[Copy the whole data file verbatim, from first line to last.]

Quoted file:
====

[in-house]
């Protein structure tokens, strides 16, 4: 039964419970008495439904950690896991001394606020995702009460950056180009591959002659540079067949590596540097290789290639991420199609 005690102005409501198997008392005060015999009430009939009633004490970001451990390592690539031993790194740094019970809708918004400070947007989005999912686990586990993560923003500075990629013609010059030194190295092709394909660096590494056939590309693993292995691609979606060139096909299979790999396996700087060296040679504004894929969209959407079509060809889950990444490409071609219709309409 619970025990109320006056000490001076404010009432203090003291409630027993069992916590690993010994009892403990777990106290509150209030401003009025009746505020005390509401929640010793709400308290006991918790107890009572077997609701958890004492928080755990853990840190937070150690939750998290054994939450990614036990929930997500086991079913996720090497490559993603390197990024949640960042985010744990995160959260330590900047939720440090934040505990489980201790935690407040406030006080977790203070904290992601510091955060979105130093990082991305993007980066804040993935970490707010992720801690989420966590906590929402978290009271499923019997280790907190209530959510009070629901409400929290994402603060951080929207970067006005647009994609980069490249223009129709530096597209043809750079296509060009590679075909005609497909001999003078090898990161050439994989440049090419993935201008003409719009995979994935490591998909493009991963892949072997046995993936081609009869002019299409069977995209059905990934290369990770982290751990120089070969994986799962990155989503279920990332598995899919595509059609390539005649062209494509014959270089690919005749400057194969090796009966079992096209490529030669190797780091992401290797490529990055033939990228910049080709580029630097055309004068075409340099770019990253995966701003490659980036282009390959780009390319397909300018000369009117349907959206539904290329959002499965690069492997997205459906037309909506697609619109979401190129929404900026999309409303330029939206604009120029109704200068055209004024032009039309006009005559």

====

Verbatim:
[in-house]
């Protein structure tokens, strides 16, 4: 039964419970008495439904950690896991001394606020995702009460950056180009591959002659540079067949590596540097290789290639991420199609 005690102005409501198997008392005060015999009430009939009633004490970001451990390592690539031993790194740094019970809708918004400070947007989005999912686990586990993560923003500075990629013609010059030194190295092709394909660096590494056939590309693993292995691609979606060139096909299979790999396996700087060296040679504004894929969209959407079509060809889950990444490409071609219709309409 619970025990109320006056000490001076404010009432203090003291409630027993069992916590690993010994009892403990777990106290509150209030401003009025009746505020005390509401929640010793709400308290006991918790107890009572077997609701958890004492928080755990853990840190937070150690939750998290054994939450990614036990929930997500086991079913996720090497490559993603390197990024949640960042985010744990995160959260330590900047939720440090934040505990489980201790935690407040406030006080977790203070904290992601510091955060979105130093990082991305993007980066804040993935970490707010992720801690989420966590906590929402978290009271499923019997280790907190209530959510009070629901409400929290994402603060951080929207970067006005647009994609980069490249223009129709530096597209043809750079296509060009590679075909005609497909001999003078090898990161050439994989440049090419993935201008003409719009995979994935490591998909493009991963892949072997046995993936081609009869002019299409069977995209059905990934290369990770982290751990120089070969994986799962990155989503279920990332598995899919595509059609390539005649062209494509014959270089690919005749400057194969090796009966079992096209490529030669190797780091992401290797490529990055033939990228910049080709580029630097055309004068075409340099770019990253995966701003490659980036282009390959780009390319397909300018000369009117349907959206539904290329959002499965690069492997997205459906037309909506697609619109979401190129929404900026999309409303330029939206604009120029109704200068055209004024032009039309006009005559």